Bring … the Books
FrontLine • September/October 2006
Since your Imperial Majesty requires a plain answer, I will give one without horns or hoof! It is this: that I must be convinced either by the testimony of Scripture or by clear arguments. I cannot trust the Pope or Councils by themselves, since it is as clear as daylight that they have not only erred but contradicted themselves. I am bound by the Scriptures which I have quoted; my conscience is thirled [bound] to the Word of God. I may not and will not recant, because to act against conscience is neither honest nor safe. I can do nothing else; here I stand; so help me God! — Martin Luther at the Diet of Worms, August 18, 1521
These are arguably the most famous lines Luther ever uttered, marking the climax of his battle against the hierarchy of the Roman Catholic Church begun almost a decade earlier when he nailed his famous ninety-five theses to the door of the Castle Church at Wittenberg on October 31, 1517.
The outcome was the Protestant Reformation. While some argue our Baptist heritage must be separated from that of the Reformers, none would fail to appreciate what God chose to do through the Reformers to recover for the true Church at large the doctrines of Sola Scriptura and “Salvation by grace alone, through faith alone, in Christ alone.” Therefore, there is great profit for all Baptists to study the lives of the Reformers and appreciate their service to Christ. Such a man who stood boldly and effectively for truth was Martin Luther.
Of the many biographies available on Luther’s life, one of the less familiar is Thomas Lindsay’s Martin Luther — The Man Who Started the Reformation. Lindsay’s biography was published in 1900. Professor of Church History at Free Church College in Glasgow, Lindsay was a highly regarded student of the Reformation who also published the two-volume History of the Reformation in Europe. Lindsay had access to many sources from Luther’s time that are now less readily available to modern writers. Consequently, Lindsay’s account includes details about Luther’s life and ministry not commonly known through other biographies. Lindsay wanted to do more than add one more biography to the list. He attempted to set Luther’s life and contribution in the larger context of Luther’s day. Luther’s Reformation, he reminds the reader, was more than a religious revolution. It was also a political, intellectual, social, and economic revolution. The Reformation affected everything!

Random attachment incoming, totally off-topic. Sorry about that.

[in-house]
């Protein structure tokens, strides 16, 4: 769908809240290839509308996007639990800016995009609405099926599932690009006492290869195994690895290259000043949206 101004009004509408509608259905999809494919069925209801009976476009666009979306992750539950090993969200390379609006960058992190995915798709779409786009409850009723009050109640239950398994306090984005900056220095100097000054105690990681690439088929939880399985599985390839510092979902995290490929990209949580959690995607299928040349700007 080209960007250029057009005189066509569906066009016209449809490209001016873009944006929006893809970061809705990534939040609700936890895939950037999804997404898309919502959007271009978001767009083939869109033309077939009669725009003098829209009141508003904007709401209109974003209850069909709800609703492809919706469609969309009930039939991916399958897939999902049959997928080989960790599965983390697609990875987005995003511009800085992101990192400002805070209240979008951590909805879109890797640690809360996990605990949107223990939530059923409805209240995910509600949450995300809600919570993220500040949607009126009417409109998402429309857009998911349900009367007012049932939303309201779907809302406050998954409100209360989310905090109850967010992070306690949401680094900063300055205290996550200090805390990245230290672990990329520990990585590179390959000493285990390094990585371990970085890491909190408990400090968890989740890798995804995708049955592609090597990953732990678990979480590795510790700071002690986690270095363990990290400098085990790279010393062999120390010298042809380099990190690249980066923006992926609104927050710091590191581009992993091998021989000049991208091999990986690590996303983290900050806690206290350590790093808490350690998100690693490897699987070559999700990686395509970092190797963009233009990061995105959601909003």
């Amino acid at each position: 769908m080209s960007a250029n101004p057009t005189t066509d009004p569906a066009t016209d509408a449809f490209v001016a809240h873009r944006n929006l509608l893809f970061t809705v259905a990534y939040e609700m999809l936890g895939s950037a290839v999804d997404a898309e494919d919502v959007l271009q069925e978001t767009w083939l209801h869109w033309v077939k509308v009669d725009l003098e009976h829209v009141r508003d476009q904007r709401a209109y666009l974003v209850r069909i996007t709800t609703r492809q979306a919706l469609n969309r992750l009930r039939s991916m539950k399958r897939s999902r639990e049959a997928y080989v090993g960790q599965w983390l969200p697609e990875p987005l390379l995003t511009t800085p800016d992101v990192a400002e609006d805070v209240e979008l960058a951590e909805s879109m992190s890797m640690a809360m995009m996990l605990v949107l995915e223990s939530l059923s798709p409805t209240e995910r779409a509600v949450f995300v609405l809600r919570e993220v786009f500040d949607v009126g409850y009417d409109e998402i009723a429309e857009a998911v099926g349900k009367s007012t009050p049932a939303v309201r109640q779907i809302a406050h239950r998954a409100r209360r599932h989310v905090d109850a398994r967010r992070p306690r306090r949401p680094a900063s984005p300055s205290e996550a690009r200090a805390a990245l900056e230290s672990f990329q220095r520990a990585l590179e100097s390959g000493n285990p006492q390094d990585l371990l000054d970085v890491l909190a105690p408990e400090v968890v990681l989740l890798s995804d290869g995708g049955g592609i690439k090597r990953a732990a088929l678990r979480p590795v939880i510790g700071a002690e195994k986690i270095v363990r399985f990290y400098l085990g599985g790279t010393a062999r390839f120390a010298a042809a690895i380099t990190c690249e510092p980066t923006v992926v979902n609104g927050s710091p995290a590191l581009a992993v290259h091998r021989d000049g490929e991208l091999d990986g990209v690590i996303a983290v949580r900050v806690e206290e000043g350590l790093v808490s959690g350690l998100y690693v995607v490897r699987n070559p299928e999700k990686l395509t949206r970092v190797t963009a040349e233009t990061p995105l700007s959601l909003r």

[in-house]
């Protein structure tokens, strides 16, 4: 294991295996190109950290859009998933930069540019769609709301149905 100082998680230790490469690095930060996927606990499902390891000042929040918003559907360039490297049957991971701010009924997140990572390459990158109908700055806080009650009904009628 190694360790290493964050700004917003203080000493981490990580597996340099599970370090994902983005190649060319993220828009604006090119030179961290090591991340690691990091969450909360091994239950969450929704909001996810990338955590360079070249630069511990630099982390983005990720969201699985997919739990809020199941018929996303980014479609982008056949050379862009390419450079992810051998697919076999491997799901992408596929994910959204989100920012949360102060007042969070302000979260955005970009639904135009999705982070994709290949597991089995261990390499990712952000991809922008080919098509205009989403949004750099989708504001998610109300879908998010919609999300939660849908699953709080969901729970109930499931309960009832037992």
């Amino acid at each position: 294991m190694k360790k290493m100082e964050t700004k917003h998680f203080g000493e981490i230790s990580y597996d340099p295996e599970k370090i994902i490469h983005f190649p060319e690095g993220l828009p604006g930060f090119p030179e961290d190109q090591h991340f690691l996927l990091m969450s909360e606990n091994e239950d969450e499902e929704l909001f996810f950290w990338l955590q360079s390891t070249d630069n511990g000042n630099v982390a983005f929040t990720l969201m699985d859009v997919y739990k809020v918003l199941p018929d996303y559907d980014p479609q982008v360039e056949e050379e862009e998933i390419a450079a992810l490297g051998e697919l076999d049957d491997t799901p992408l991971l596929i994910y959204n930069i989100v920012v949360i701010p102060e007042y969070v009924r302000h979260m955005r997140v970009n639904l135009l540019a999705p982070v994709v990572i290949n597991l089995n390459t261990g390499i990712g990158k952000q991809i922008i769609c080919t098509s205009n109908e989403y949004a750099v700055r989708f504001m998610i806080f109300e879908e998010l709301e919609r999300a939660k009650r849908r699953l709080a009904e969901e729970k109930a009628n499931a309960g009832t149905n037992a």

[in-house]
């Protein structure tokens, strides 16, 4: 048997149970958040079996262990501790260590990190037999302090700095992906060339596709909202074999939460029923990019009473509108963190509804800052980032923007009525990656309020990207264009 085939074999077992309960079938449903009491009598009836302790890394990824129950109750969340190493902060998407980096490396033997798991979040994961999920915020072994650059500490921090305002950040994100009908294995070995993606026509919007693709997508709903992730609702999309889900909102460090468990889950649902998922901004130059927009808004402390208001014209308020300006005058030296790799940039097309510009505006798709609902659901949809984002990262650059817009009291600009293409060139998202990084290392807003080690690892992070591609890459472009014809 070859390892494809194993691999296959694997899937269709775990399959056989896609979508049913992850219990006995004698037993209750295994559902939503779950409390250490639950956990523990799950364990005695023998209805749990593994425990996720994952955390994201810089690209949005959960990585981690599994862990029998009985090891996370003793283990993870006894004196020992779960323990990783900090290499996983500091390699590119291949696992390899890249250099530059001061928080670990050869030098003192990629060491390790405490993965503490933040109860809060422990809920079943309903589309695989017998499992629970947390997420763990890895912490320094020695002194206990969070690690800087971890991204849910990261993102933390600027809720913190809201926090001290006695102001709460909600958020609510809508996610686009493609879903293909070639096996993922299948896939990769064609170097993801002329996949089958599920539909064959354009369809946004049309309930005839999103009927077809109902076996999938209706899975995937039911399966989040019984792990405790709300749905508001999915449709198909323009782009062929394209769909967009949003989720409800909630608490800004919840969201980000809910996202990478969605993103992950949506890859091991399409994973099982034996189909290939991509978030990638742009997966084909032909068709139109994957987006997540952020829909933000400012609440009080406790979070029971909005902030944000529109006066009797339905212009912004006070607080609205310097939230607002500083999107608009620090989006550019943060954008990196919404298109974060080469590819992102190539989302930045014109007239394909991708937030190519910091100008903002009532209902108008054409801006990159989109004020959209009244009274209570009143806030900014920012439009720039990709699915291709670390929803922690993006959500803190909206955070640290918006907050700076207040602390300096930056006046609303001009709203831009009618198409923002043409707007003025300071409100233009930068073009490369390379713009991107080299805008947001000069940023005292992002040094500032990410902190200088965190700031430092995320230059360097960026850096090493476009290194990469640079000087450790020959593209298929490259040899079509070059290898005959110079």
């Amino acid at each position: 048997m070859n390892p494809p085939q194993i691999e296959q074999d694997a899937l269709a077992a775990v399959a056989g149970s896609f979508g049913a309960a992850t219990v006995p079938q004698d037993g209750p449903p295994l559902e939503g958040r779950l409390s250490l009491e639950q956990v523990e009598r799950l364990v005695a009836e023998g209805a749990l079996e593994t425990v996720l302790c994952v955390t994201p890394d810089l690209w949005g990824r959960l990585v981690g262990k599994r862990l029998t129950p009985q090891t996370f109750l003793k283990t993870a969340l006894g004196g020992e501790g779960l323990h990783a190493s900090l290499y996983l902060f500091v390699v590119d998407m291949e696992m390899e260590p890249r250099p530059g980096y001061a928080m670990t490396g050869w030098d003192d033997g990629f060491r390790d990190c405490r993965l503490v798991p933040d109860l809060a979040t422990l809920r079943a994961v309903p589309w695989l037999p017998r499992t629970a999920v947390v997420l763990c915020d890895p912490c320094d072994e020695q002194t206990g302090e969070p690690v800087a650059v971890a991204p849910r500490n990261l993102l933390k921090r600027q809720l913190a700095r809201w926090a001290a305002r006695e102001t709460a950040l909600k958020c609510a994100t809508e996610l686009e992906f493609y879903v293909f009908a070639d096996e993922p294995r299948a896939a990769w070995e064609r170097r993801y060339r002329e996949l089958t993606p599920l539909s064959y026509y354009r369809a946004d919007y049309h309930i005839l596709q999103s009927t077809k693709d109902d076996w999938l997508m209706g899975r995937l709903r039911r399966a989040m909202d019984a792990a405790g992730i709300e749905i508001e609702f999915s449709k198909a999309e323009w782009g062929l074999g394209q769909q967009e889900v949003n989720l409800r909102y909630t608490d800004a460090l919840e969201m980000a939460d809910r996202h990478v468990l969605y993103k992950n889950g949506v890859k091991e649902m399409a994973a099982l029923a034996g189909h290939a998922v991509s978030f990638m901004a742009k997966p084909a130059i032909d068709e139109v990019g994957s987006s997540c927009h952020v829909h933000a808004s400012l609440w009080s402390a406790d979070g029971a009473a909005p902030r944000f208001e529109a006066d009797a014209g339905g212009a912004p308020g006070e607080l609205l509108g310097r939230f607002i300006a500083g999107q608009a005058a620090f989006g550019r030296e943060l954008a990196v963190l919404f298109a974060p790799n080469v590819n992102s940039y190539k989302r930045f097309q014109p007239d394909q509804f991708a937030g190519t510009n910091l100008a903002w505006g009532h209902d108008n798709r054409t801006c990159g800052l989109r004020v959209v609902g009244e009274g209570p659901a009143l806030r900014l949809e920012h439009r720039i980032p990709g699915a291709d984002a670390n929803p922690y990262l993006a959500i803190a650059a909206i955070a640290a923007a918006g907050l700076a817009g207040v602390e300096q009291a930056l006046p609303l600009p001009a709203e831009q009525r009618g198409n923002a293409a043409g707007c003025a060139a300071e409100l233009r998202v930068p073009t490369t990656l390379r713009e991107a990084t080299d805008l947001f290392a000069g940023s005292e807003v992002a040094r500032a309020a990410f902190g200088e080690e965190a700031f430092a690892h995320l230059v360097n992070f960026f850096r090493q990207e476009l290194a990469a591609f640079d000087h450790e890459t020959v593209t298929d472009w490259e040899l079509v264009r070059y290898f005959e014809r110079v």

In discussing Luther’s birth and upbringing, Lindsay gives a detailed look at sixteenth-century family life for the peasant class (a window worth the price of the book). He recounts the familiar story of Luther’s conversion in the context of monastic life, as well as his early ministry at Wittenberg. All of this helps a contemporary reader understand how the famous indulgence controversy affected both Luther and the people to whom he preached. Luther perceived that the real motive driving the indulgence movement was financial: “I saw that it was money and not doctrine that they cared for at Rome.”
Lindsay’s description of the famous five-day debate between Luther and Eck is unmatched in any modern biography of which I am aware. He devotes a significant amount of space to the political and social revolts that ripped through Germany during the Reformation period. While we would certainly grieve over the atrocities of this period of Protestant history, familiarity with this information helps us better understand Luther and his times.
One final segment merits attention. Lindsay provides a helpful and concise understanding of how Luther’s Reformation laid the foundation for the Evangelical Church, at least as it existed in 1900. Luther and other Reformers were greatly disturbed by the gross spiritual ignorance of their congregations. After one particularly depressing visit among parishioners of some of his student pastors, he wrote his well-known Small Catechism and introduced it with these words:
In setting forth this Catechism or Christian doctrine in such a simple, concise, and easy form, I have been compelled and driven by the wretched and lamentable state of affairs which I have discovered lately when I acted as a visitor. Merciful God, what misery have I seen, the common people knowing nothing at all of Christian doctrine, especially in the villages! And unfortunately many pastors are well-nigh unskilled and incapable of teaching; and although all are called Christians … they know neither the Lord’s Prayer, nor the Creed, nor the Ten Commandments, but live like poor cattle and senseless swine, though, now that the gospel is come, they have learnt well enough how they may abuse their liberty!
As a Baptist pastor in a predominantly Lutheran area, I wonder what Luther would say were he to visit with most members of the churches that bear his name and claim his theological heritage. May we appreciate Luther’s commitment to the authority of Scripture and emulate Luther’s attempt to bring that authority to bear in the daily life of those to whom he ministered.
(Originally published in FrontLine • September/October 2006. Click here to subscribe to the magazine.)